Heart Eyes #1 Is Lovecraftian Horror That’s Easy To Love

Heart Eyes comic
Heart Eyes comic

If there’s one thing most horror fans love, it’s a good monster story. Since the publications of great gothic works such as Mary Shelly’s Frankenstein in 1818 and Bram Stoker’s epistolary novel Dracula in 1897, monster literature evokes emotions almost as frightening as the monstrous characters themselves.

Among these early horror authors is H.P. Lovecraft. Although a controversial figure, Lovecraft combined science fiction, fantasy, and horror to craft shocking horror monsters so influential that the literary subgenre “Lovecraftian horror” stems from his impact. Heart Eyes #1 from popular horror/sci-fi/fantasy publisher Vault Comics, infuses elements of Lovecraftian horror throughout its eerie debut that will unsettle readers.

In the comic, sanity-consuming beasts ripped straight out of one of Lovecraft’s novels decimate the Earth. A young streamer tries to capture some of the mayhem on his phone, only to find himself engulfed by the oozing tentacles of the beast behind him. Humans are the prey here, that much is clear, but the narration offers food for thought: Humanity was already on track to self-destruction. The monsters only expedited our inevitable destruction.

Wearing glasses and an atypically trendy outfit for an apocalypse, main protagonist Lupe wanders the San Antonio streets seemingly unphased by the destruction around her or any looming monsters. At one point, we see her crying briefly before she wipes the tears away and plasters a huge smile upon her face — looks are deceiving in this comic. Right away, Heart Eyes #1 establishes how the happy-go-lucky Lupe conjures that fear of unusual phenomena within Lovecraftian horror all on her own.

Eventually, the carefree Lupe stops to pick up an octopus stuffed animal before a young man emerges from below the Riverwalk and pulls her underneath. This is where she meets tunnel-dweller Rico. For Rico and his family, the underground provides safety from the monsters waiting to destroy the fragments of humanity on the surface. An instant connection forms between Rico and Lupe, despite their diametrically opposed attitudes.

Lupe’s infectious outlook on their generally dire existence encourages Rico to explore the outside he fears so much together. Love in the time of the apocalypse makes a sort of sense. When the world has already been ravaged and survival becomes everyone’s main concern, distractions away from panic are welcomed by some. Although Rico’s family raises legitimate concerns about Lupe’s odd behaviour, it’s hard to root against a cute romance for the traumatized Rico.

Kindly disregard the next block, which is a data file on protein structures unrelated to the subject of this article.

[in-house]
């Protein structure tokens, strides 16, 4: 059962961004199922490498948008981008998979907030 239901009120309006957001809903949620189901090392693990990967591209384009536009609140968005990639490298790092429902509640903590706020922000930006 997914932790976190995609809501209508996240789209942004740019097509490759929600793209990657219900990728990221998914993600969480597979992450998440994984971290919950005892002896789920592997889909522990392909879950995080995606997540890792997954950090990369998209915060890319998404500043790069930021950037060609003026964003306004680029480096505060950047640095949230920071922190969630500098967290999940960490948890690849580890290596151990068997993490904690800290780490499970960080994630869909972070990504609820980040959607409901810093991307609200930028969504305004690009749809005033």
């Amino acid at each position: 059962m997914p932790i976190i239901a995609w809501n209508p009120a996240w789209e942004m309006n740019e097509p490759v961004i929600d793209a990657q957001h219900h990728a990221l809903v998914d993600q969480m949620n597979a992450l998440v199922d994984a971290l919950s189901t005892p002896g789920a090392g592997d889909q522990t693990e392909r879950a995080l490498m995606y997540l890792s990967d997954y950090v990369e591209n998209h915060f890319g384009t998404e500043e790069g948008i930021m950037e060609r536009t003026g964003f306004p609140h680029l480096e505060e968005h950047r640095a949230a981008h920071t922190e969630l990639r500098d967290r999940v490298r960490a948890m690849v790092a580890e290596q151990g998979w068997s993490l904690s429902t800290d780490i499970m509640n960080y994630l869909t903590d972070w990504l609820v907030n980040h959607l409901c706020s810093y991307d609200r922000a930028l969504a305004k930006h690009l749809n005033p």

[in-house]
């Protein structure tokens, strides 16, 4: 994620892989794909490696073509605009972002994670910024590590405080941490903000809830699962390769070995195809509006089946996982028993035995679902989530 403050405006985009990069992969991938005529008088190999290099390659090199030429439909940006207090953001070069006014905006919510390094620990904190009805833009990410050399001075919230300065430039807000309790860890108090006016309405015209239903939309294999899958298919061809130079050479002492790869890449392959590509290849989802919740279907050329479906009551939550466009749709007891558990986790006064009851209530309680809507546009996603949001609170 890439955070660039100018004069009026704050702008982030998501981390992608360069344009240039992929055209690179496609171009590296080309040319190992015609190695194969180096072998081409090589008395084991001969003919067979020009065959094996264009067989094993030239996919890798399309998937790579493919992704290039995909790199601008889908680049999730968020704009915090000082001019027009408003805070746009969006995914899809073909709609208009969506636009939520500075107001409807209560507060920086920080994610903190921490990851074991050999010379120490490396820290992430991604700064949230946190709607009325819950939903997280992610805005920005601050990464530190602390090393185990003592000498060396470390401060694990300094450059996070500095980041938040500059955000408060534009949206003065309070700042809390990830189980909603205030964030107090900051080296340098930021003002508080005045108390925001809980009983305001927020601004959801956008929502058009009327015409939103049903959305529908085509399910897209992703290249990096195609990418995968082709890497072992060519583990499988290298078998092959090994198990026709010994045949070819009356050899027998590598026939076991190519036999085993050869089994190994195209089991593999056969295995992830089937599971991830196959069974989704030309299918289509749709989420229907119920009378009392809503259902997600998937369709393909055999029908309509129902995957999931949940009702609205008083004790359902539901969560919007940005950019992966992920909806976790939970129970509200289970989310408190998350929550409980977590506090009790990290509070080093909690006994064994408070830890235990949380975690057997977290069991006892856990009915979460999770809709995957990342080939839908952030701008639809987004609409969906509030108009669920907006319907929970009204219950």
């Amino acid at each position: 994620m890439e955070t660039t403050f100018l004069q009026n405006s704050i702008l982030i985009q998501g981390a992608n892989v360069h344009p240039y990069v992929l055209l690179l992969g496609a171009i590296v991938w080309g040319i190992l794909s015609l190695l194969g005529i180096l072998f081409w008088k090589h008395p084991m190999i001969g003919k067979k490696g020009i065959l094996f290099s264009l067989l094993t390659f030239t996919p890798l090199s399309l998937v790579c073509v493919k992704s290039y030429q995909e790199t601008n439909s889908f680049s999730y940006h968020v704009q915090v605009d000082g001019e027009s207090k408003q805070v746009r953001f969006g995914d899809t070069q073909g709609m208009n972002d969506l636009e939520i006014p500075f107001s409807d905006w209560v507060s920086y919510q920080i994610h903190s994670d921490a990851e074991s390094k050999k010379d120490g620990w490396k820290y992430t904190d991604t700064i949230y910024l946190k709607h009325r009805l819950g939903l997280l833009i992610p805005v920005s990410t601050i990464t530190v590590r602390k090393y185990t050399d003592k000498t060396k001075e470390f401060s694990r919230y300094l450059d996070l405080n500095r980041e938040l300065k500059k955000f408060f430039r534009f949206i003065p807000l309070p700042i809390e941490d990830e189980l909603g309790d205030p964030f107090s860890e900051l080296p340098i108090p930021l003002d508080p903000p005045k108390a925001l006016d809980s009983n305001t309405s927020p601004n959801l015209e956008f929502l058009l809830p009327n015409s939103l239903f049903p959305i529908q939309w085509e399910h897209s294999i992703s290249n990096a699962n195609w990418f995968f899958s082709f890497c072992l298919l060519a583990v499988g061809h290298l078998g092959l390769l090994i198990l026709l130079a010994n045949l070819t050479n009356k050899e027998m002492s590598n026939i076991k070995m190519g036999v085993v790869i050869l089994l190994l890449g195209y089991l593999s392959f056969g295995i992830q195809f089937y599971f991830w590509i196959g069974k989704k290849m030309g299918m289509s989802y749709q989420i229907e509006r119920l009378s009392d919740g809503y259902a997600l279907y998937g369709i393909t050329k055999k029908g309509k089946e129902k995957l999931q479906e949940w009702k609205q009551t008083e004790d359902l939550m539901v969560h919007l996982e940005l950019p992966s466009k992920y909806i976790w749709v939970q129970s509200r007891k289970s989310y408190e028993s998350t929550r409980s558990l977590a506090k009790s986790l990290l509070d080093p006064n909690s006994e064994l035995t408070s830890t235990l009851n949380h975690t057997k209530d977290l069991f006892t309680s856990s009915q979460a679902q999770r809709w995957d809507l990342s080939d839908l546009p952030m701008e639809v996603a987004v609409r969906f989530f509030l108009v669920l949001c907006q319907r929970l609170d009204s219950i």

Heart Eyes #1 exudes a Lovecraftian ambiance. Aside from the narrative fusing fear into its hopelessly apocalyptic setting and disconcerting main character Lupe, artist Victor Ibáñez layers Lovecraftian details into his linework with a precision most akin to cinematic poster renderings. Terrifying monsters engulf multiple pages across two-page spreads, reducing humans to insignificant minutiae in true cosmic horror fashion. Almost as if the creatures are leeching color from the page, Addison Duke’s saturated hues imbue the comic with an ominous tone. Monstrous roars emit nearly audible vibrations through Simon Bowland’s lettering and SFX work. The fear factor dials up quickly throughout the comic.

As humans, we fear what doesn’t feel natural. It’s why shock reverberates in our hearts when we hear or witness unspeakable acts of violence. Yet, because of social media and oversaturation of information, we’re acquiring a slow numbness to real horror enacted by mankind. And we run to what does feel natural during those overwhelming feelings of dread, such as a source of love. Heart Eyes touches on each of these themes poignantly in its first installment.

Heart Eyes #1 is unique in that it fully leans into Lovecraftian horror yet turns the subgenre’s core theme of fearing the unknowable on its head, and I can’t wait to read more.

READ NEXT: Marvel’s A.X.E.: Judgment Day is a Crossover Event for People Sick of Crossover Events

Some of the coverage you find on Cultured Vultures contains affiliate links, which provide us with small commissions based on purchases made from visiting our site. We cover gaming news, movie reviews, wrestling and much more.